As part of our Family Friday series, every week we spotlight one family, share the story of their love and send lots of love and support to them from our own huge family all over the world.
This month, we're celebrating National Adoption Month by partnering with the ever incredible Family Equality Council. All November, we'll be celebrating families who have adopted or in the process of doing so. Join us in celebrating these very special families and show them some love. Your families are beautiful. Thank you for continuing to share them with us.
This week, we got to sit with a very special family who have 10 sons. Clint and Bryan have been outspoken about their family and the importance of adoption. Prepare to be inspired by their story and take notes. They are a family that knows the meaning of togetherness and unconditional love.
You may have seen them on Oprah's special, 10 Kids, 2 Dads. We've included a clip from their show in their gallery of photos below. Meet Clint and Bryan.
The Huffington Post: How did you and your partner meet?
We met through a mutual friend. I had stopped a friend's house and Bryan was there. We went out that evening and we've been together ever since. We've been together for 21 years.
Tell us about your wedding
We had a ceremony about two years after we met. It wasn't a legal one.
How has your extended family embraced your nuclear one?
We get together with Bryan's extended family on a pretty regular basis. Sometimes I think Bryan is closer to my mother than even I am. We all get along really well, my family treats him like just another in-law and they love the kids.
Tell us about your children and your adoption experience.
Our first child is our 14 year old, Keegan. We didn't know what the hell what we were doing with that one [laughs]. We adopted him at birth. About a year later, we were thinking we'd find him an older sibling. I contacted Adopt America, and one of their coordinators found a pair of twins for us. They were 7. That's how we adopted Mark and Kenny. We had told the case worker while we were adopting them that if they ever get another little one, call us. Months later, after a few other attempts that didn't go through for several reasons, we adopted a 3-year-old little boy, who is our son Caleb. Soon after that adoption was finalized, the agency called with three little boys who were brothers. We were told we were their last hope to be adopted together, or they'd have to be separated to find them homes. We chose to take them in and that's how we got Dereck, Graham and Seth.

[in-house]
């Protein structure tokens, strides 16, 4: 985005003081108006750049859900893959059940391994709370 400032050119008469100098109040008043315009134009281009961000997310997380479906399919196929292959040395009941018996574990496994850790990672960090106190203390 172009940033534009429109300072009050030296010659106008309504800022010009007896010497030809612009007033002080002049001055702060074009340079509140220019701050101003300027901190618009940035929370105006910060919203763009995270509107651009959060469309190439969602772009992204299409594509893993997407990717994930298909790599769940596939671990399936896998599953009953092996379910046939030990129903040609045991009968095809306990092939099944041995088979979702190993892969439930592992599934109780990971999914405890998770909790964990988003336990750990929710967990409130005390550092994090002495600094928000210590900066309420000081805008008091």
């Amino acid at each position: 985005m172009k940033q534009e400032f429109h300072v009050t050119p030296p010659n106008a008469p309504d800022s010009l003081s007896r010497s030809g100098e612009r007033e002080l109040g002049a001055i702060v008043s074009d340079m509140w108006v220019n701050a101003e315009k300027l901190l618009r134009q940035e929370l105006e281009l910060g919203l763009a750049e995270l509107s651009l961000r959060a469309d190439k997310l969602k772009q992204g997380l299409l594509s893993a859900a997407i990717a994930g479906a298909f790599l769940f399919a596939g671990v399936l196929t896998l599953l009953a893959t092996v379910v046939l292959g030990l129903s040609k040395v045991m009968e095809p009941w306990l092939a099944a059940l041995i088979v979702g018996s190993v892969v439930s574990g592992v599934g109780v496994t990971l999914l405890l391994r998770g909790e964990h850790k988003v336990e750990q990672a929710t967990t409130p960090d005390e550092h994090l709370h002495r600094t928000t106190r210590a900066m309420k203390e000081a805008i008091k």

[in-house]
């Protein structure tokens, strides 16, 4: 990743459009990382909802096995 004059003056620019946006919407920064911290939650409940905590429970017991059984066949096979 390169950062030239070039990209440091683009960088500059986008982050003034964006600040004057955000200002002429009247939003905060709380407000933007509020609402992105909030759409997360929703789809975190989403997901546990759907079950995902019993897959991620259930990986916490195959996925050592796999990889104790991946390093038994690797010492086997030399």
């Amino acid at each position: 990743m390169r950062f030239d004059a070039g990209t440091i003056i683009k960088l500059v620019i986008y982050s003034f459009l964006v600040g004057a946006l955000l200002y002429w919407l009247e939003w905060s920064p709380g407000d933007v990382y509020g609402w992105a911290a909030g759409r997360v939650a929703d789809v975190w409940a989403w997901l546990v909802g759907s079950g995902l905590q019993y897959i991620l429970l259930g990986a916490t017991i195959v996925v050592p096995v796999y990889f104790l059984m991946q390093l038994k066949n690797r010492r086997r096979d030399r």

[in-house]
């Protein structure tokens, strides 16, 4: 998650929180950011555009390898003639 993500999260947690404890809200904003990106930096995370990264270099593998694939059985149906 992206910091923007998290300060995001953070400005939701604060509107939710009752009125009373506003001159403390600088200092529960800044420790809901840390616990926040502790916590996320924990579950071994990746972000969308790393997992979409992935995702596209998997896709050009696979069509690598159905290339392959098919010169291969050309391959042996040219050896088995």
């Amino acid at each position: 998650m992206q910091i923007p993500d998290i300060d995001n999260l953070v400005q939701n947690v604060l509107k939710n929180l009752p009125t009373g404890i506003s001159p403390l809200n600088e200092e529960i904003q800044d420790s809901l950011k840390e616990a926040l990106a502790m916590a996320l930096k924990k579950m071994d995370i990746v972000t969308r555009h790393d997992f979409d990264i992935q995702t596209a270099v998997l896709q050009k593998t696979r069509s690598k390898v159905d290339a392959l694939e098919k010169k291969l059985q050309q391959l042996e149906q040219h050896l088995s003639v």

About a year later, I wanted another baby, we discussed it and we reached out to One True Gift. They found a birth mother for us and that's our son, Liam. They then called us two years later with a birth mother who wanted a gay family, and they asked if we were interested. That's how we got our son, Hayden. The agency that handled Hayden and Keegan's adoption called us four years ago and that's how we got Cooper.
We'd like to adopt again.
How have you tackled the challenge of explaining anti-gay sentiments to your children?